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|Title:||Mice with an autism-associated R451C mutation in neuroligin-3 show a cautious but accurate response style in touchscreen attention tasks.||Austin Authors:||Burrows, Emma L;May, Carlos;Hill, Thomas;Churliov, Leonid;Johnson, Katherine A;Hannan, Anthony J||Affiliation:||The Florey Institute of Neuroscience and Mental Health
Department of Anatomy and Neuroscience, University of Melbourne, Parkville, Victoria, Australia..
School of Psychological Sciences, University of Melbourne, Parkville, Victoria, Australia..
Florey Institute of Neuroscience and Mental Health, University of Melbourne, Parkville, Victoria, Australia..
|Issue Date:||Jan-2022||metadata.dc.date:||2021||Publication information:||Genes, brain, and behavior 2022; 21(1): e12757||Abstract:||One of the earliest identifiable features of autism spectrum disorder (ASD) is altered attention. Mice expressing the ASD-associated R451C mutation in synaptic adhesion protein neuroligin-3 (NL3) exhibit impaired reciprocal social interactions and repetitive and restrictive behaviours. The role of this mutation in attentional abnormalities has not been established. We assessed attention in male NL3R451C mice using two well-established tasks in touchscreen chambers. In the 5-choice serial reaction task, rodents were trained to attend to light stimuli that appear in any one of five locations. While no differences between NL3R451C and WT mice were seen in accuracy or omissions, slower response times and quicker reward collection latencies were seen across all training and probe trials. In the rodent continuous-performance test, animals were required to discriminate, and identify a visual target pattern over multiple distractor stimuli. NL3R451C mice displayed enhanced ability to attend to stimuli when task-load was low during training and baseline but lost this advantage when difficulty was increased by altering task parameters in probe trials. NL3R451C mice made less responses to the distractor stimuli, exhibiting lower false alarm rates during all training stages and in probe trials. Slower response times and quicker reward latencies were consistently seen in NL3R451C mice in the rCPT. Slower response times are a major cognitive phenotype reported in ASD patients and are indicative of slower processing speed. Enhanced attention has been shown in a subset of ASD patients and we have demonstrated this phenotype also exists in the NL3R451C mouse model.||URI:||https://ahro.austin.org.au/austinjspui/handle/1/29030||DOI:||10.1111/gbb.12757||ORCID:||0000-0002-6675-4679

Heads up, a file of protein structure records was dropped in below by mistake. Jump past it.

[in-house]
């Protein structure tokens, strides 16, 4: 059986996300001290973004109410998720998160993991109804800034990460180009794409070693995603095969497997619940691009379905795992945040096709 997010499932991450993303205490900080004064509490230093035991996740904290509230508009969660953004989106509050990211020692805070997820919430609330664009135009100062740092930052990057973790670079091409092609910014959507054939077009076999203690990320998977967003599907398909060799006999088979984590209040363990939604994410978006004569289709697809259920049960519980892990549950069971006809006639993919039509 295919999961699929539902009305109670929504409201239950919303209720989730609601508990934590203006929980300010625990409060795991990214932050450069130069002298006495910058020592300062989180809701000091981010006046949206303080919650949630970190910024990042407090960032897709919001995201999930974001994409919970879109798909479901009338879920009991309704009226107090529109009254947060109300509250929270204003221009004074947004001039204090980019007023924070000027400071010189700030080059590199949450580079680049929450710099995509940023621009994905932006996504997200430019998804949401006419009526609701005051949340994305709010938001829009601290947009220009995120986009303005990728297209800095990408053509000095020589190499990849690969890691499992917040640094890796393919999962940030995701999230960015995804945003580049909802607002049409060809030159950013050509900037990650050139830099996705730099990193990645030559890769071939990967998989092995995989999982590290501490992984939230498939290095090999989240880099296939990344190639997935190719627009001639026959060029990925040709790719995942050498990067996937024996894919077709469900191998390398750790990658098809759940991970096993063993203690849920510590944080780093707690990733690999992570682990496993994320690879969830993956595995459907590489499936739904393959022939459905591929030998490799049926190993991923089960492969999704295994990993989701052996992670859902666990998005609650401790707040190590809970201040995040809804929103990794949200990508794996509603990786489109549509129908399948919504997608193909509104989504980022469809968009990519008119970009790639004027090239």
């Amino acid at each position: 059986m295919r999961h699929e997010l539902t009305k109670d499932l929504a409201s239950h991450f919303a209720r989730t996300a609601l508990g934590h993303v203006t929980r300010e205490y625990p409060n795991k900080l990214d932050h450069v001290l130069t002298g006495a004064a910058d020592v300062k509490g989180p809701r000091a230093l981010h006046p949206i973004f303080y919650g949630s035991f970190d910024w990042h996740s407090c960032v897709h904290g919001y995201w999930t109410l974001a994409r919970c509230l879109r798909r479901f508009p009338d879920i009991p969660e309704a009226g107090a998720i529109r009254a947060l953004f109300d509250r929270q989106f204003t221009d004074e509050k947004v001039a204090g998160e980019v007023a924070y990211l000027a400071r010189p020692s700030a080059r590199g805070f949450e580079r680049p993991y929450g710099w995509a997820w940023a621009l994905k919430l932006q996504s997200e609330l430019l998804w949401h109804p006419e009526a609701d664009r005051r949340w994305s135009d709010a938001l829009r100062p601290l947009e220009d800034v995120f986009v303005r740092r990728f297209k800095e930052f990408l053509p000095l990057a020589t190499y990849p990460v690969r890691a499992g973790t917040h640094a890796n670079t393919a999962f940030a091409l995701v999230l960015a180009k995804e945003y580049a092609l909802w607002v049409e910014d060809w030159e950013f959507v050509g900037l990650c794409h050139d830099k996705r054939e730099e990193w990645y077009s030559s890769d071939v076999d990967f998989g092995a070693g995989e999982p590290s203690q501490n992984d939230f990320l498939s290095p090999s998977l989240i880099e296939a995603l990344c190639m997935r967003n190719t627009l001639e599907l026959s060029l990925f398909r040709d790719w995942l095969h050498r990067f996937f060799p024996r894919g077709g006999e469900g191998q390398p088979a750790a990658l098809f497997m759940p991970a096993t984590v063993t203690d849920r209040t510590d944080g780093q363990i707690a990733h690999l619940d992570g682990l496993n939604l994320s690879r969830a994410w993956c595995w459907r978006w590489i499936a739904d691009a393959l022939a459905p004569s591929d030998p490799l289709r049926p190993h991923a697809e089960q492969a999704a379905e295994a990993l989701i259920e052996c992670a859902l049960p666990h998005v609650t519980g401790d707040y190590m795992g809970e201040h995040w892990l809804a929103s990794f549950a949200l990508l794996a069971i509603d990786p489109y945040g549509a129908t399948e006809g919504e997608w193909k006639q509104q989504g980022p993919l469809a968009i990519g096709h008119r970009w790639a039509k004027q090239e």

|Journal:||Genes, brain, and behavior||PubMed URL:||34085373||PubMed URL:||https://pubmed.ncbi.nlm.nih.gov/34085373/||Type:||Journal Article||Subjects:||5-choice serial reaction task
autism spectrum disorder
continuous performance task
gene-edited mouse model
|Appears in Collections:||Journal articles|
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